Whichever BBC exec greenlighted the idea for a baking competition must have congratulated themselves on a nice little niche cookery programme to tap into the home-baking market. Two years, five million viewers, a junior version and two TV specials later, The Great British Bake Off has become one of BBC2’s most successful shows, topping the viewing figures for the channel whenever it’s on. Never mind being a nation of shopkeepers, it seems we’re a nation of bakers, too.

Which is all great news for the butters, spreads and margarines (BSMs) market.

Stuart Ibberson, senior director of BSMs and shopper marketing at Arla Foods, which makes Anchor and Lurpak, says the growing interest in both cooking and baking at home is illustrated by the increase in block butter sales, which are currently worth £20m. What’s more, block butter is the fastest growing sector in the category, enjoying 17% growth (Nielsen).

With 10% of in-home sweet courses being made at home (Kantar Worldpanel), Jolanda Wells, assistant brand manager for Stork at Unilever, says this is a good reason for c-store retailers to stock Stork, which is the number one baking spread (IRI data).

retailer’s view

“We carry eight butters and spreads lines in total. Flora is a good seller and we’ve had no adverse comments about the change in formulation.

“Kerrymaid Buttery, which is pricemarked at £1.99 for a kilo, is particularly popular with families as it offers such good value.

“We also stock Just Like Butter, Bertolli, Anchor and Lye Cross Farm West Country butter. Most of the lines are pricemarked, which our customers seem to like.”

Chris Bennett, Clandown Stores, Radstock, Somerset

The £39m brand was given a boost earlier this year with the launch of Stork Easy to Mix Baking Liquid, designed to appeal to the ‘modern baker’. The liquid comes in a 500ml bottle and can be used straight from the fridge.

“This new format will bring both incremental growth to the category as well as encourage existing consumers to trade up,” says Wells.

Meanwhile, Trex has been the subject of a £250,000 marketing campaign over the summer. The brand was first introduced in the 1930s as a dairy-free alternative to butter for baking.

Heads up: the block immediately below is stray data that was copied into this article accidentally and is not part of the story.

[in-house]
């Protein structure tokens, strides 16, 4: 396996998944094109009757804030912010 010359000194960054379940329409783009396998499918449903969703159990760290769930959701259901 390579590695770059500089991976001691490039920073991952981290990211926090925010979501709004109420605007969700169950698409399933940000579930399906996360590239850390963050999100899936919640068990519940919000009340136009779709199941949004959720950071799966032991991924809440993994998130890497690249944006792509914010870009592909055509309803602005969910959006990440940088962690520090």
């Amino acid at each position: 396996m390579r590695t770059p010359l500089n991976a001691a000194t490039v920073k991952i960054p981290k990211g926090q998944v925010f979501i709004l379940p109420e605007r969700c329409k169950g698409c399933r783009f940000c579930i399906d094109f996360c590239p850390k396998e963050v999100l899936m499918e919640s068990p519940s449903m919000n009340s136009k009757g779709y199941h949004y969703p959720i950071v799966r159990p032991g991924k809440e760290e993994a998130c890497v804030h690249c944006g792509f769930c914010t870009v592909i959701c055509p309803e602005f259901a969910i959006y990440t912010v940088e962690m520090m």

Neil Brownbill, marketing director for Trex, comments: “The growing popularity of home-baking marks an opportunity for Trex to reach a new generation of consumers who are interested in the benefits of using vegetable fat over other alternatives. Trex is a unique product in the category, and is the only aerated 100% vegetable fat in the market. This means no water, no hydrogenated vegetable oil and e-numbers, colours or preservatives. It is even lower in saturated and trans fats than butter, so many consumers are opting in to Trex as a healthy alternative in baking.

Unilever convenience manager Tom Hazelden adds: “The fastest areas of growth in home-made baking are cupcakes, birthday cakes and brownies. Convenience retailers should ensure they can capitalise on this by stocking baking spreads, but also prompting impulse baking sessions with signage at the spreads fixture and displaying items such as cake decorations.”

Family essential

Although there has been new product activity in the BSMs market of late (think Flora Cuisine and Clover Seedburst), it’s not as dynamic a category as, say, soft drinks. But Unilever senior category manager for chilled foods, Adrian Adams, says it doesn’t need to be: “Butter and margarine is viewed as a family essential, bought most often on the main family shopping trip. With that in mind, the category is not one requiring flashing lights and sex appeal, but rather it needs to be reflective of the shopper mission.

“This means a simple and easy-to-shop fixture, which helps mum find what she needs quickly. Addressing these basics makes it easier for the shopper to engage with key trends such as home cooking and baking, health and family meal occasions, along with being informed of npd and innovation.”

Earlier this year, Unilever reformulated and improved the taste of Flora Original and Light. However, not all consumers saw this as an ‘improvement’ and much debate followed on internet chat forums. But it seems that was all a storm in a teacup as the firm reports that penetration for Flora Original and Light has increased.

New TV advertising supports reformulated Flora featuring TV’s Vernon Kay and his mum Gladys.